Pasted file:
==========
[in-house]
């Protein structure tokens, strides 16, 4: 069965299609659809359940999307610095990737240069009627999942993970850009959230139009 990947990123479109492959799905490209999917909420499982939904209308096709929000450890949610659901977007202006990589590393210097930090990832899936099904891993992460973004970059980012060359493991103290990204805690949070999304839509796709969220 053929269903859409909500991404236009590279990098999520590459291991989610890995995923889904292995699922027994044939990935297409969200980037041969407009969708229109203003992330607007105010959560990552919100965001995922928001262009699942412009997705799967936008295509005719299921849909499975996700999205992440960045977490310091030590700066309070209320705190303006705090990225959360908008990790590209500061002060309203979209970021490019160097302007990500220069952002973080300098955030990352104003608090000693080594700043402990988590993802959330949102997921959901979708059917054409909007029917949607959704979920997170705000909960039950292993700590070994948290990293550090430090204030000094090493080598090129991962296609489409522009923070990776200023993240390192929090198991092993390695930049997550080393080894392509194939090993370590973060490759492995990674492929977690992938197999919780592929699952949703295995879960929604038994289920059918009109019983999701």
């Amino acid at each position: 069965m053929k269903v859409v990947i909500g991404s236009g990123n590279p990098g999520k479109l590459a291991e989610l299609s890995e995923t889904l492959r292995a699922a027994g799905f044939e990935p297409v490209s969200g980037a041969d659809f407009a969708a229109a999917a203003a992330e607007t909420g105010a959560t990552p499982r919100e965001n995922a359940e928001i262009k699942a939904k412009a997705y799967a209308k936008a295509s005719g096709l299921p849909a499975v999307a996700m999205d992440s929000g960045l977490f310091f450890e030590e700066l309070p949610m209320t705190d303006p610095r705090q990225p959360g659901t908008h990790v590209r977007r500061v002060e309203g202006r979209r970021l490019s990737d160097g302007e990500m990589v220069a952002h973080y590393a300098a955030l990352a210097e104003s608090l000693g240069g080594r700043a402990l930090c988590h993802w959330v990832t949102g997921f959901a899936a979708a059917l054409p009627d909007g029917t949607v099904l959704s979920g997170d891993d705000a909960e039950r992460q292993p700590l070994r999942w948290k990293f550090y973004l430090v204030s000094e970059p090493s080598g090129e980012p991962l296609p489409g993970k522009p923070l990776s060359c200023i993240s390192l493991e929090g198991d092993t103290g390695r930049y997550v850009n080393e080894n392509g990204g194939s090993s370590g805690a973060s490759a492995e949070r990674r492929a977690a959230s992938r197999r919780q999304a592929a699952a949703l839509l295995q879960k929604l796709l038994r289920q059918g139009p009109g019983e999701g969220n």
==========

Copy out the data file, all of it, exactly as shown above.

[in-house]
């Protein structure tokens, strides 16, 4: 069965299609659809359940999307610095990737240069009627999942993970850009959230139009 990947990123479109492959799905490209999917909420499982939904209308096709929000450890949610659901977007202006990589590393210097930090990832899936099904891993992460973004970059980012060359493991103290990204805690949070999304839509796709969220 053929269903859409909500991404236009590279990098999520590459291991989610890995995923889904292995699922027994044939990935297409969200980037041969407009969708229109203003992330607007105010959560990552919100965001995922928001262009699942412009997705799967936008295509005719299921849909499975996700999205992440960045977490310091030590700066309070209320705190303006705090990225959360908008990790590209500061002060309203979209970021490019160097302007990500220069952002973080300098955030990352104003608090000693080594700043402990988590993802959330949102997921959901979708059917054409909007029917949607959704979920997170705000909960039950292993700590070994948290990293550090430090204030000094090493080598090129991962296609489409522009923070990776200023993240390192929090198991092993390695930049997550080393080894392509194939090993370590973060490759492995990674492929977690992938197999919780592929699952949703295995879960929604038994289920059918009109019983999701």
């Amino acid at each position: 069965m053929k269903v859409v990947i909500g991404s236009g990123n590279p990098g999520k479109l590459a291991e989610l299609s890995e995923t889904l492959r292995a699922a027994g799905f044939e990935p297409v490209s969200g980037a041969d659809f407009a969708a229109a999917a203003a992330e607007t909420g105010a959560t990552p499982r919100e965001n995922a359940e928001i262009k699942a939904k412009a997705y799967a209308k936008a295509s005719g096709l299921p849909a499975v999307a996700m999205d992440s929000g960045l977490f310091f450890e030590e700066l309070p949610m209320t705190d303006p610095r705090q990225p959360g659901t908008h990790v590209r977007r500061v002060e309203g202006r979209r970021l490019s990737d160097g302007e990500m990589v220069a952002h973080y590393a300098a955030l990352a210097e104003s608090l000693g240069g080594r700043a402990l930090c988590h993802w959330v990832t949102g997921f959901a899936a979708a059917l054409p009627d909007g029917t949607v099904l959704s979920g997170d891993d705000a909960e039950r992460q292993p700590l070994r999942w948290k990293f550090y973004l430090v204030s000094e970059p090493s080598g090129e980012p991962l296609p489409g993970k522009p923070l990776s060359c200023i993240s390192l493991e929090g198991d092993t103290g390695r930049y997550v850009n080393e080894n392509g990204g194939s090993s370590g805690a973060s490759a492995e949070r990674r492929a977690a959230s992938r197999r919780q999304a592929a699952a949703l839509l295995q879960k929604l796709l038994r289920q059918g139009p009109g019983e999701g969220n």